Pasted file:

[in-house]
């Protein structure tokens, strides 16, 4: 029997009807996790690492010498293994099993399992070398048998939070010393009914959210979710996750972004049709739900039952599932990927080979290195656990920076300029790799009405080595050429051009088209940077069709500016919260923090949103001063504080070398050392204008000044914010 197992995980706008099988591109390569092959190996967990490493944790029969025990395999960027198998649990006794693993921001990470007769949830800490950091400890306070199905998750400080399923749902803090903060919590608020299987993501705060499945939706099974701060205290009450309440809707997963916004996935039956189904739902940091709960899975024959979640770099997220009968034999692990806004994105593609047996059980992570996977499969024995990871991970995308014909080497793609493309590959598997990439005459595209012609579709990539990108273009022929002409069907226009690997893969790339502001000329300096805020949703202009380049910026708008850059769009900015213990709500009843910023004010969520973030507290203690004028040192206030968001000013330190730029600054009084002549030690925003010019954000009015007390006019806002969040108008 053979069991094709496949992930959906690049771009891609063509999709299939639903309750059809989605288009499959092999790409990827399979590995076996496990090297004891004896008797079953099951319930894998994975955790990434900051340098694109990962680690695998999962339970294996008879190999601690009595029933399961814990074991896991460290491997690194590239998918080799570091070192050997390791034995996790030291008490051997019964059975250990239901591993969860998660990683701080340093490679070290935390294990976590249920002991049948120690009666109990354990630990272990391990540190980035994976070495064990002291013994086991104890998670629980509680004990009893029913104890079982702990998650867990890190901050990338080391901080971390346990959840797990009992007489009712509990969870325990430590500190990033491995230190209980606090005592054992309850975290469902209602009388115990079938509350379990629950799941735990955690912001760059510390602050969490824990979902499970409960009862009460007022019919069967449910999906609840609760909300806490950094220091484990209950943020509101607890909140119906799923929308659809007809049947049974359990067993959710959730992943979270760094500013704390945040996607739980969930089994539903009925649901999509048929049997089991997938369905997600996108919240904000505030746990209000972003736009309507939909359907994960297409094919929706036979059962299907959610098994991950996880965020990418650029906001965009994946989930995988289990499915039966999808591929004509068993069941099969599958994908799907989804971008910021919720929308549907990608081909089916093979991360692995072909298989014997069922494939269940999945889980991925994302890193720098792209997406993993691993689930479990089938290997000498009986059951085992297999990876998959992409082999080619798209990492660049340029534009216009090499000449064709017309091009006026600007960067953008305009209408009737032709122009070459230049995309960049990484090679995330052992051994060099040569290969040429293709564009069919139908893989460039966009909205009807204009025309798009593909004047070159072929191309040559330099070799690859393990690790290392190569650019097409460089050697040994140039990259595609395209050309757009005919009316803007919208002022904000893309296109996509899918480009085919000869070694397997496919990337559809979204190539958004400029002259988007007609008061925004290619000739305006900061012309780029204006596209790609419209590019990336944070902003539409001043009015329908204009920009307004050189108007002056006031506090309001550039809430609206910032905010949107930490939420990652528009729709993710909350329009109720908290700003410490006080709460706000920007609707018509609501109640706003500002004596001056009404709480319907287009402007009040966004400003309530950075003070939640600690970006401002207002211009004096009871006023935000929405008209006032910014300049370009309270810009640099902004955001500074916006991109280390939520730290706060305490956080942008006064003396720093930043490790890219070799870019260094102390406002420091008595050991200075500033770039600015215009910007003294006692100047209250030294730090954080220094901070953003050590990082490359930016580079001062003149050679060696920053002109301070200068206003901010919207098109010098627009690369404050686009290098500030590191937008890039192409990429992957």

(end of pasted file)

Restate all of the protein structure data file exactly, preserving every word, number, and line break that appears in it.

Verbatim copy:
[in-house]
């Protein structure tokens, strides 16, 4: 029997009807996790690492010498293994099993399992070398048998939070010393009914959210979710996750972004049709739900039952599932990927080979290195656990920076300029790799009405080595050429051009088209940077069709500016919260923090949103001063504080070398050392204008000044914010 197992995980706008099988591109390569092959190996967990490493944790029969025990395999960027198998649990006794693993921001990470007769949830800490950091400890306070199905998750400080399923749902803090903060919590608020299987993501705060499945939706099974701060205290009450309440809707997963916004996935039956189904739902940091709960899975024959979640770099997220009968034999692990806004994105593609047996059980992570996977499969024995990871991970995308014909080497793609493309590959598997990439005459595209012609579709990539990108273009022929002409069907226009690997893969790339502001000329300096805020949703202009380049910026708008850059769009900015213990709500009843910023004010969520973030507290203690004028040192206030968001000013330190730029600054009084002549030690925003010019954000009015007390006019806002969040108008 053979069991094709496949992930959906690049771009891609063509999709299939639903309750059809989605288009499959092999790409990827399979590995076996496990090297004891004896008797079953099951319930894998994975955790990434900051340098694109990962680690695998999962339970294996008879190999601690009595029933399961814990074991896991460290491997690194590239998918080799570091070192050997390791034995996790030291008490051997019964059975250990239901591993969860998660990683701080340093490679070290935390294990976590249920002991049948120690009666109990354990630990272990391990540190980035994976070495064990002291013994086991104890998670629980509680004990009893029913104890079982702990998650867990890190901050990338080391901080971390346990959840797990009992007489009712509990969870325990430590500190990033491995230190209980606090005592054992309850975290469902209602009388115990079938509350379990629950799941735990955690912001760059510390602050969490824990979902499970409960009862009460007022019919069967449910999906609840609760909300806490950094220091484990209950943020509101607890909140119906799923929308659809007809049947049974359990067993959710959730992943979270760094500013704390945040996607739980969930089994539903009925649901999509048929049997089991997938369905997600996108919240904000505030746990209000972003736009309507939909359907994960297409094919929706036979059962299907959610098994991950996880965020990418650029906001965009994946989930995988289990499915039966999808591929004509068993069941099969599958994908799907989804971008910021919720929308549907990608081909089916093979991360692995072909298989014997069922494939269940999945889980991925994302890193720098792209997406993993691993689930479990089938290997000498009986059951085992297999990876998959992409082999080619798209990492660049340029534009216009090499000449064709017309091009006026600007960067953008305009209408009737032709122009070459230049995309960049990484090679995330052992051994060099040569290969040429293709564009069919139908893989460039966009909205009807204009025309798009593909004047070159072929191309040559330099070799690859393990690790290392190569650019097409460089050697040994140039990259595609395209050309757009005919009316803007919208002022904000893309296109996509899918480009085919000869070694397997496919990337559809979204190539958004400029002259988007007609008061925004290619000739305006900061012309780029204006596209790609419209590019990336944070902003539409001043009015329908204009920009307004050189108007002056006031506090309001550039809430609206910032905010949107930490939420990652528009729709993710909350329009109720908290700003410490006080709460706000920007609707018509609501109640706003500002004596001056009404709480319907287009402007009040966004400003309530950075003070939640600690970006401002207002211009004096009871006023935000929405008209006032910014300049370009309270810009640099902004955001500074916006991109280390939520730290706060305490956080942008006064003396720093930043490790890219070799870019260094102390406002420091008595050991200075500033770039600015215009910007003294006692100047209250030294730090954080220094901070953003050590990082490359930016580079001062003149050679060696920053002109301070200068206003901010919207098109010098627009690369404050686009290098500030590191937008890039192409990429992957």